Cannabis, A Brief History
Not All Cannabis Plants Are Equal
Hemp Seed Vs Hemp CBD
To summarize, there are three different species in the genus of Cannabis. These include sativa, indica, and ruderalis. There are multiple subspecies and further divisions of varietals that use the term “Sativa”. All these species can be genetically edited to either be loaded with varying amounts of THC or CBD or to a virtually devoid of any cannabinoids. Trying to keep this all straight using the Kingdom hierarchy has now become too confusing. With gene editing, each of the species could be assigned varying amounts of cannabinoids from virtually zero content to a maximum content comprised solely of THC or CBD and anything in-between. To simplify what we want to know, we need to use the chemotype rating system. Chemotype I plants are Cannabis that contain high levels of THC and low levels of CBD and are used for the medical and recreational marijuana markets. Chemotype II has high CBD and low THC content and is generally used for the CBD commercial, unrestricted market. Chemotype II plants are definitionally identified as “Hemp” since the THC content is less than 0.3% on the dried weight basis. Chemotypes III and IV are those Cannabis that have varying amount of THC and CBD and again are primarily targeted for the medical/recreational marijuana markets. Chemotype V is Cannabis that has virtually no cannabinoids including THC and CBD. These plants are generally used for their fiber and seed. Both Chemotypes II and V are definitively called Hemp since the THC level is less than 0.3%, however; only chemotype II is used for the CBD industry. Chemotypes III and IV could also be called hemp provided the THC levels are less than 0.3%. However, if the THC levels are acceptably low, <0.3%, their use in the CBD industry could still be limited unless the CBD content is greater than about 10%. Otherwise, it would not be economically feasible to use such strains for commercialization. Just not enough profit to be had. It goes without saying that all plants of the genus Cannabis produce seeds. These seeds can be used for animal and human food consumption, used for production of cold-pressed Hemp oils, and a wide variety of other uses but not for cannabinoid-based markets such as CBD or medical/recreational marijuana markets based on THC. Regardless of which chemotype plant chosen, trying to obtain CBD, or any cannabinoid, from the seed is impractical. The cannabinoids are just not there, including THC and CBD. And remember, hemp oil comes from cold-pressed hemp seeds. Do the seeds and oils have health benefits?In my opinion the answer is yes in their own way. But if you want the health benefits provided by CBD, then you need to go to a CBD vendor that is well-regulated and has high quality control standards. American Green is one of those companies that has the desired attributes of regulation and quality. I urge you to look at the American Green product line and talk with a support specialist to see which version of CBD might be right for you.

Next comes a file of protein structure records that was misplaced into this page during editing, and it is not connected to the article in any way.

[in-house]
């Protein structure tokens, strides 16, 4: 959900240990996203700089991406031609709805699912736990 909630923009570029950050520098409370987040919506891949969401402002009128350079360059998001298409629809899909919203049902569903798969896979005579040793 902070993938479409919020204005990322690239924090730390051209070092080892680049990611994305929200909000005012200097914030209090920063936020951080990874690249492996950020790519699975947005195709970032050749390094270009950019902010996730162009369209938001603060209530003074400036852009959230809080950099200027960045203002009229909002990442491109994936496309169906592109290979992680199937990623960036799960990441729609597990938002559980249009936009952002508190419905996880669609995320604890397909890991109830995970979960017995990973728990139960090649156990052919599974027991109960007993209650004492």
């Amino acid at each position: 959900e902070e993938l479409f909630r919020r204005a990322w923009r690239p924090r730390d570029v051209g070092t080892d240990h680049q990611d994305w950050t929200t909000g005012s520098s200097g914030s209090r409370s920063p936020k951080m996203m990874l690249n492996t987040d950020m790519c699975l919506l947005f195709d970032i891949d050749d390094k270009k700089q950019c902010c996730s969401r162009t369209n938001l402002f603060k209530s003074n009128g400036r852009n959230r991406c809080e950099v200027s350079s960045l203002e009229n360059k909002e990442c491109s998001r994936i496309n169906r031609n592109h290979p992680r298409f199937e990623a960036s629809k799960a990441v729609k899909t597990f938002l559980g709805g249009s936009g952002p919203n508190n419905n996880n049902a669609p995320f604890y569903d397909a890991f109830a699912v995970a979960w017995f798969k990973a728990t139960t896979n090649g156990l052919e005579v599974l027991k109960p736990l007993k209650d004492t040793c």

What Is Industrial Hemp?
Industrial Hemp, for CBD production, is typically made available from chemotype II plants.
Chemotype II plants contain high levels of cannabinoids that are non-psychoactive.
Both chemotype II and V are classified as Hemp since the level of THC is <0.3% on the dried weight basis.
However, only chemotype II is viable for CBD commercialization.
What Are Chemotypes?
A more simplified way to discriminate between all the variations of Cannabis is by a means of chemotyping. A Chemotype is a chemically distinct entity in a plant.
On the basis of cannabinoid profiles, five chemotypes have been recognized.
Chemotype I is comprised of plants with a predominance of Δ9-THC.
Chemotype II comprises plants with high levels of cannabinoids that are non-psychoactive such as CBD.
Chemotypes III and IV are plants containing intermittent level of THC and CBD. They may be useful in the medical and recreational cannabis markets but are not viable for the CBD market due to the level of THC present.
Chemotype V is composed of fiber type plants which contains almost no cannabinoids, including CBD or THC.
Chemotype II is the only chemotype viable for CBD commercialization
Is Hemp Seed The Same As Hemp CBD?
Hemp CBD is derived from cannabis plants in Chemotype II, which contain high levels of cannabinoids like CBD, terpenes and flavonoids, without significant levels of THC.
What Are Flavonoids?
They are responsible for making up the color pigments in plants.
Flavonoids have also been shown to have health boosting benefits independent of either terpenes and or cannabinoids